No Christmas cheer for Mourinho

10 December

Jose Mourinho probably isn’t the most cheerful of men at the moment, what with Chelsea’s thus-far dismal Premier League season and his recent run-ins with the FA and the media. However, his problems could be about to get worse with the news that former Chelsea club doctor Eva Carneiro has indicated her intention to bring Employment Tribunal claims not only against Chelsea (her former employer), but also against Mourinho himself.

The whole row started on 8 August, when Mourinho publicly criticised Carneiro and her colleague Jon Fearn for going onto the pitch to treat Chelsea midfielder Eden Hazard during the club’s first game of the season against Swansea, meaning the player had to leave the pitch for treatment. Mourinho called Carneiro and Fearn “impulsive and naïve” for their actions. That was the very last time that Carneiro appeared on Chelsea’s first team bench.

The FA then launched an investigation into the matter (which cleared Mourinho, but was criticised for doing so by the organisation ‘Women in Football’ and also by the FA’s own director Heather Rabbatts). Carneiro later resigned from her employment with Chelsea on 22 September.

Carneiro’s potential Employment Tribunal claims seem to fall into two categories; those against Chelsea, and those against Mourinho personally. Although we don’t know for sure what claims Carneiro intends to bring, her potential claims against Chelsea are likely to be for (i) constructive unfair dismissal (i.e Carneiro will claim that she was forced to resign because Chelsea’s actions against her caused her to lose all trust and confidence in the club as her employer), and (ii) sex discrimination (i.e Carneiro will claim that a man in her position wouldn’t have been demoted and treated in the same way by the club).

As for her claims against Mourinho personally, it is less common for Employment Tribunal claims to be brought against individuals, as claims are usually only brought against companies, businesses or organisations. However, when it comes to claims for unlawful discrimination (including those for victimisation and harassment), individual employees, like Mourinho in this case, can be held personally liable for their actions at an Employment Tribunal.

Carneiro’s claims against Mourinho therefore may well be for (i) victimisation (i.e that Mourinho treated her unfavourably after she complained that he had discriminated against her), (ii) harassment (i.e that Mourinho, because of Carneiro’s gender, violated her dignity or created an intimidating or humiliating environment for her), and (iii) direct sex discrimination (i.e that Mourinho treated Carneiro less favourably because of her gender).

Let’s clear one thing up for now; it’s not clear if Carneiro has lodged her claims yet. The news broke in the media a while ago that Carneiro’s lawyers had “filed papers serving notice of a claim” against Chelsea and Mourinho. What this means is that Carneiro’s lawyers have started the compulsory pre-claim conciliation process through ACAS with a view to settling the claims before actually lodging them. This is a process that must be followed in all claims before they can actually be formally lodged with the Employment Tribunal.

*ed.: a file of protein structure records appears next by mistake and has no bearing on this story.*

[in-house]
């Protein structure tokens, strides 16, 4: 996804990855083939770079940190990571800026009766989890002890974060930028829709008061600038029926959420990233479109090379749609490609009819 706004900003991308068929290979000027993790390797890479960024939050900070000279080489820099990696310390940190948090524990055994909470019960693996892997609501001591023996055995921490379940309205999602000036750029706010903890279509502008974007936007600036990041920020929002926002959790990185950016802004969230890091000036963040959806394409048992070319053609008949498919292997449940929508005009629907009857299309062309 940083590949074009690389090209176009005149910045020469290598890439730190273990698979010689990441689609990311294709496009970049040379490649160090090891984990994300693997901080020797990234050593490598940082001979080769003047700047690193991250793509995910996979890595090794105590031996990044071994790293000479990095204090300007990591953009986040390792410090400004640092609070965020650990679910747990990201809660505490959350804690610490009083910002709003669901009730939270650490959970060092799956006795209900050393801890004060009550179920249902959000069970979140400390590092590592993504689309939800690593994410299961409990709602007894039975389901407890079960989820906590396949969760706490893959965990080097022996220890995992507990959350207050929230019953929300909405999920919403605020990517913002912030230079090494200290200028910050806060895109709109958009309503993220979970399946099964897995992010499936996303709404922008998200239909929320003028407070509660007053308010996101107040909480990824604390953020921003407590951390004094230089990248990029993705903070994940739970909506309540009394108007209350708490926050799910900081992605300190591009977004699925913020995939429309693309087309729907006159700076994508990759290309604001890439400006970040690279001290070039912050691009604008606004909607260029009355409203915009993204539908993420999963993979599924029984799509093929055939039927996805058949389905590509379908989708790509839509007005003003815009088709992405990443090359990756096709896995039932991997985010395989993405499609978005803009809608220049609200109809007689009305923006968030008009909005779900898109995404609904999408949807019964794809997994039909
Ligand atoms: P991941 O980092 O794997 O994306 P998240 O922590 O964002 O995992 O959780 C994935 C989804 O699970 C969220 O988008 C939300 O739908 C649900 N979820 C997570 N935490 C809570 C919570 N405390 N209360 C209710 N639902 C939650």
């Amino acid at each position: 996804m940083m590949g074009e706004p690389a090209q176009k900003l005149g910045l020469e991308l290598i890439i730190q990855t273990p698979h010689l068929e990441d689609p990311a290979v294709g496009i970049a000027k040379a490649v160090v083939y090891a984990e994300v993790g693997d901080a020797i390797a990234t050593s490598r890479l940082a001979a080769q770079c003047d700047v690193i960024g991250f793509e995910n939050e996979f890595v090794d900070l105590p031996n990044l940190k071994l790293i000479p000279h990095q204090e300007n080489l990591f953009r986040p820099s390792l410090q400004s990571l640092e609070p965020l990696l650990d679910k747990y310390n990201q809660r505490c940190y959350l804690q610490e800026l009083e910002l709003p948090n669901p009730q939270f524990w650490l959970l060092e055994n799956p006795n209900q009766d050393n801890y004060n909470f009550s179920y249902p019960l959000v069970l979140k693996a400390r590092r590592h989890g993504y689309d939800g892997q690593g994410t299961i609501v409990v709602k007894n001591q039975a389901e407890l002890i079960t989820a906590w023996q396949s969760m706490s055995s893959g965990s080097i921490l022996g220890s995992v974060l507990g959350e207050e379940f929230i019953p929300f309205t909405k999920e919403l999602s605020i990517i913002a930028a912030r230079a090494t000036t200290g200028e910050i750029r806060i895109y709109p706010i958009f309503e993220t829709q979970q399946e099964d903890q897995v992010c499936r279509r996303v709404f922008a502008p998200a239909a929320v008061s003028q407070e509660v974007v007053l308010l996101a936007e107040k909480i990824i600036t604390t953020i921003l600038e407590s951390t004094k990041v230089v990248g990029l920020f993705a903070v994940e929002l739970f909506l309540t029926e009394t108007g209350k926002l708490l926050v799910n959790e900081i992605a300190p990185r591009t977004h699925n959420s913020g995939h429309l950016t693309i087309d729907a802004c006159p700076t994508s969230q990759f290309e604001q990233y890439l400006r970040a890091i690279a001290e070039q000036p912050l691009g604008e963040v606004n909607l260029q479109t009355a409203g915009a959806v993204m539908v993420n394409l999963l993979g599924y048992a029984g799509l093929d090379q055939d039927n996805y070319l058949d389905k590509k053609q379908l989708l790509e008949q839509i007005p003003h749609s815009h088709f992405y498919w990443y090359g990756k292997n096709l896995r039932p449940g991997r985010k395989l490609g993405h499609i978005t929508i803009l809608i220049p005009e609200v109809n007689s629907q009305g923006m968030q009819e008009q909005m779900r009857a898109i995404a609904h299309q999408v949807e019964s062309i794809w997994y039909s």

If these claims proceed all the way to a final hearing however, the whole thing will be a PR disaster for Chelsea and Mourinho. Employment Tribunal hearings are public hearings, and members of the public can sit in on them. If it takes place, Carneiro’s final hearing will probably be listed for Spring or Summer next year, and both Carneiro and Mourinho will be called to give evidence and be closely cross-examined. There will also be detailed witness statements exchanged (and no doubt shown to the media). These are likely to include details that Chelsea and Mourinho would rather keep private. Also, and perhaps most embarrassingly of all, there will be a legal duty on both parties to disclose to each other and to the Tribunal all evidence that is relevant to the matter. This is likely to involve disclosure of emails and texts sent to and from Mourinho and other bigwigs at Chelsea discussing Carneiro. This is something that Chelsea and Mourinho will be desperate to avoid.

Regardless of whether Carneiro’s claims have much merit, given the disastrous publicity that would ensue for Chelsea and Mourinho if Carneiro’s case proceeded to a full blown public Employment Tribunal hearing, I expect this matter to be settled by mutual agreement for an undisclosed sum. That settlement would almost certainly be on a confidential basis, with both parties being unable to tell their side of the story to the world. That may be less entertaining for the rest of us, but it would definitely be the most sensible outcome for Chelsea and Mourinho. Such a settlement is also likely to amount to no more than pocket change for Chelsea’s billionaire owner Roman Abramovich.

Owen John is an employment lawyer and Associate at Darwin Gray LLP.

 
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